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Woe to Wow in Long Beach : New Marina Pacifica Could Help Redesign City's Economy

November 26, 1996|GEORGE WHITE | TIMES STAFF WRITER

Marina Pacifica, a shopping center that has symbolized retailing's woes in Long Beach, is now one of the city's best hopes for a retail revival.

Pacifica was expected to rejuvenate retailing in the city when it opened in 1976. However, the mall was plagued by design flaws. A confusing layout made it difficult to find shops, and most of the entrances faced a marina instead of the parking lot and Pacific Coast Highway, the main access street.

The design was even featured in retail conference seminars on how not to build a shopping center.

"It was ill-conceived because it was designed as if most of the customers would arrive by boat," said Avi Lerner, a member of the partnership that acquired the center in July 1995.

Pacifica had an 80% vacancy rate at the time of the purchase. The new owners retained three mall businesses--two restaurants and an AMC theater--and sought new tenants while carrying out a redesign.

The reconfiguration was completed in October and the Pacifica now has a Ralphs supermarket, a Barnes & Noble bookstore and a Strouds. It also has a Wow multimedia superstore, which includes a Good Guys consumer electronics store and a Tower Records. And AMC is expanding its six-theater complex, doubling the number of screens.

Such retail development is particularly important to Long Beach in the wake of major layoffs in aerospace industries and government plans to close the Long Beach Naval Shipyard in 1997.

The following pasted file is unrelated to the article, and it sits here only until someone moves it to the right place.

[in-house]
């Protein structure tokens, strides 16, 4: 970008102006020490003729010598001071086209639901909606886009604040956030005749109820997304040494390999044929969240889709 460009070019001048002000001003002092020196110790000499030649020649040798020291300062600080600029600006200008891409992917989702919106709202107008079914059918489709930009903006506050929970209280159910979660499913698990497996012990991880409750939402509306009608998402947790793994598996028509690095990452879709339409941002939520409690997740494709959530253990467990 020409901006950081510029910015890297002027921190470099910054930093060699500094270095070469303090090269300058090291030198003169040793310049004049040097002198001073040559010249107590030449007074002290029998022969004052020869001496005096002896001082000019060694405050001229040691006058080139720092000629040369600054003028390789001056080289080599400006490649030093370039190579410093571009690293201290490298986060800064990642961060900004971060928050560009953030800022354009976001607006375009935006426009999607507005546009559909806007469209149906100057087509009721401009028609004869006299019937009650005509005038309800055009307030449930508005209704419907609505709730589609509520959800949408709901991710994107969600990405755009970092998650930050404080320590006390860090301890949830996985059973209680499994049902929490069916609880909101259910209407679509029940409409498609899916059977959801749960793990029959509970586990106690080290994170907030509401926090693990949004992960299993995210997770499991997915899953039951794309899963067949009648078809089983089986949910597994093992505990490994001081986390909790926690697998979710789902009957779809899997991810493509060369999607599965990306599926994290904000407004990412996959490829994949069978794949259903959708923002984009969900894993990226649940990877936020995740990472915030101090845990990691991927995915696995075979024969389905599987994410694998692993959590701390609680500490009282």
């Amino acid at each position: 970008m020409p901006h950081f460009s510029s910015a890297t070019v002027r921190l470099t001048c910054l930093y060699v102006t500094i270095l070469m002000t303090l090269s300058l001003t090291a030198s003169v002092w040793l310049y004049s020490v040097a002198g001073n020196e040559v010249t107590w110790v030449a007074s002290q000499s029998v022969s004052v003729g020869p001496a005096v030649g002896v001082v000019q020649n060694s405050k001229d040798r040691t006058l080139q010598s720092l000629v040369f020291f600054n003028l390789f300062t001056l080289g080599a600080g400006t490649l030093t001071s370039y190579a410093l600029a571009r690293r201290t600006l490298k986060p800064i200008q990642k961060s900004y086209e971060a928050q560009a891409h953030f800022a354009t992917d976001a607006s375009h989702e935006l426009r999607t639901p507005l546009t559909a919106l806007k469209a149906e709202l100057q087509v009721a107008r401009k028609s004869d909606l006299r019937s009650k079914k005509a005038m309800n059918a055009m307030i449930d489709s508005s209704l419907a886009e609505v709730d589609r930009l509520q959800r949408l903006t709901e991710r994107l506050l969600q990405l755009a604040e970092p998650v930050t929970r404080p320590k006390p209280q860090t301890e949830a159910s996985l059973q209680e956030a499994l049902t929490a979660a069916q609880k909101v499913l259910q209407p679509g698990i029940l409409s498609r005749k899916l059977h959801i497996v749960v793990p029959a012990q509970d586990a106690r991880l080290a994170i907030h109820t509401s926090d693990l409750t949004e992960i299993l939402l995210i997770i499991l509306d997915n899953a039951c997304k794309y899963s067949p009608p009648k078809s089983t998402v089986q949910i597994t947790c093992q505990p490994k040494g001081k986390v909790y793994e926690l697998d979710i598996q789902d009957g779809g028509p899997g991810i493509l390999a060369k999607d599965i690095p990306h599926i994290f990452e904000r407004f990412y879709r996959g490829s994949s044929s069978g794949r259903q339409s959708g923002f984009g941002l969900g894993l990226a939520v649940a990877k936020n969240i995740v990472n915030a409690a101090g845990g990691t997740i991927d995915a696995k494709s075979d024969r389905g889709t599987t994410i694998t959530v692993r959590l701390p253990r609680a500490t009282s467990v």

Retail attractions can complement the convention and tourism business in the city, which will include a new downtown aquarium in 1998, said Jack Kyser, senior economist at the Economic Development Corp. of Los Angeles County.

"Retail development is critical to the city's economic health," Kyser said.

Such development is needed to reverse declining retail sales in the city, down 6.9% between 1991 and 1996, according to the California Retail Survey. Sales in the city of Los Angeles rose 1.9% over the same period.

Ironically, Long Beach was a major retail center in the 1920s and '30s. Retail development became less important after World War II when Navy operations and defense industries grew.

In recent years, Long Beach residents have had to drive to Lakewood, Torrance, Cerritos and Costa Mesa to reach major malls with department stores.

In another bid to get residents to shop near their homes, a partnership recently acquired, renovated and redesigned the Los Altos Shopping Center at Bellflower Boulevard and Stearns Street. It's now known as Los Altos MarketCenter.

Like Marina Pacifica, Los Altos was failing partly because of design flaws, said John Hopkins of Hopkins Real Estate Group in Newport Beach. Hopkins and Cousins Properties Inc., an Atlanta-based developer, are the new owners.

Sears, Circuit City and Comp USA are among the new Los Altos tenants that opened for business in October. A Borders bookstore began operating this month and a Bristol Farms supermarket will open soon.

Meanwhile, the city of Long Beach is encouraging new retail development around Pine Avenue, its successful downtown business district.

"The city has done a good job of promoting retail development," Kyser said. "If these projects are successful, other retailers will develop an interest in Long Beach."

George White can be reached via fax at (213) 237-7837.

Wednesday: San Diego's economy

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